Wednesday, March 28, 2012

Shafer: Let's make journalists' political views public

From a column by Reuters media columnist Jack Shafer about a move by some of Gannett's 10 Wisconsin dailies to discipline employees for signing a recall-the-governor petition, an alleged violation of the company's ethics policy:

In a just and utopian world, news organizations would permit modest political activism by journalists – campaign contributions, placards on their lawns, bumper stickers on their cars, attendance at rallies, even the signing of recall petitions, etc. – as long as the journalists were willing to declare it. This proposal isn’t as radical as it sounds. At the core of the current journalistic codes is the notion that judging journalism requires us to judge the conduct of the journalists producing it. Instead of suppressing the political lives of journalists, why not allow that which is now covert to become overt and give readers more information to assess coverage?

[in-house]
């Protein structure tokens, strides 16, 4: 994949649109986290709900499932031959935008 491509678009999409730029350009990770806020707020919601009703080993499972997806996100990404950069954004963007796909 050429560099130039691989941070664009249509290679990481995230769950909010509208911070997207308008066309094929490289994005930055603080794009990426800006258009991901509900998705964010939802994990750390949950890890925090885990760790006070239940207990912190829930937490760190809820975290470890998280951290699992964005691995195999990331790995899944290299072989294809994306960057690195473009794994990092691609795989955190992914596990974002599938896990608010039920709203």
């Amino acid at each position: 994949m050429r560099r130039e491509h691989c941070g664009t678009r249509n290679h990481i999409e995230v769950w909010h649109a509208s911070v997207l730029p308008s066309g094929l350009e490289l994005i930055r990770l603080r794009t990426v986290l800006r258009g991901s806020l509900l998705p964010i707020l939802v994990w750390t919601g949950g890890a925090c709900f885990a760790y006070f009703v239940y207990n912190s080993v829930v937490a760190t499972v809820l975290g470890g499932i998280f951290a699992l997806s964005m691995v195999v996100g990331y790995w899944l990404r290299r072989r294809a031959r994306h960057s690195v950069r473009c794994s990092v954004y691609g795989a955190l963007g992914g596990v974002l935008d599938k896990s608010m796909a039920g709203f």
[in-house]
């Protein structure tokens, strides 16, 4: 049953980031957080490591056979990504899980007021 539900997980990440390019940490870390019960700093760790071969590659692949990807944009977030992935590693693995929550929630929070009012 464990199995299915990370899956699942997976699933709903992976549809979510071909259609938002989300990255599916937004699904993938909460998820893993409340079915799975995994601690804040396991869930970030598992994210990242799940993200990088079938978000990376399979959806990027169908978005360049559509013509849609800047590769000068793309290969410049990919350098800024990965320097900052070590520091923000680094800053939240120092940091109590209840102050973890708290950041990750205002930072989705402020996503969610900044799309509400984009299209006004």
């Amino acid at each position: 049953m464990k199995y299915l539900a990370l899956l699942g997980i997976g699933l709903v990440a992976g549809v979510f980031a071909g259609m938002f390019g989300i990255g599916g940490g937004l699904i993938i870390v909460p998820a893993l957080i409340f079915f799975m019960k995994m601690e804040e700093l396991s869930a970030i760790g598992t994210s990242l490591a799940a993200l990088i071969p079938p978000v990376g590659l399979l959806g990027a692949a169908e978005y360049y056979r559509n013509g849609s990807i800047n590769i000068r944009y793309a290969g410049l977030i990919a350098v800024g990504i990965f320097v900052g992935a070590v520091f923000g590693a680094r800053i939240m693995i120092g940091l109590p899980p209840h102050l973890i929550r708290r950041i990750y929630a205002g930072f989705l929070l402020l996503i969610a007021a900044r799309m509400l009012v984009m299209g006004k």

1. Pamphlets, broadsheets and newspapers have always been printed to influence political views and consolidate public opinion. When Gene Pulliam owned the Indianapolis Star he had a rule that no story featuring a Kennedy would be slotted on the front page. Pulliam papers also always employed a rat fucker to attack politicians Gene didn't like. If you disagreed with his politics you were place on the copy desk or fired.

  2. News orgs as Shafer attests, should be judged by their content. If the reporting is fair and impartial, enough said.
    Those who claim papers are biased are always going to make that claim and the rest don't care as long as the crossword puzzle shows up on the same page everyday.

  3. I think it's long past time to drop the canard that journalists are impartial. They should be professional, yes -- but objectivity is a goal, not a fact, in the human experience.

    It seems rather conceited that anyone would seriously believe that one's education and life experiences had made one "objective."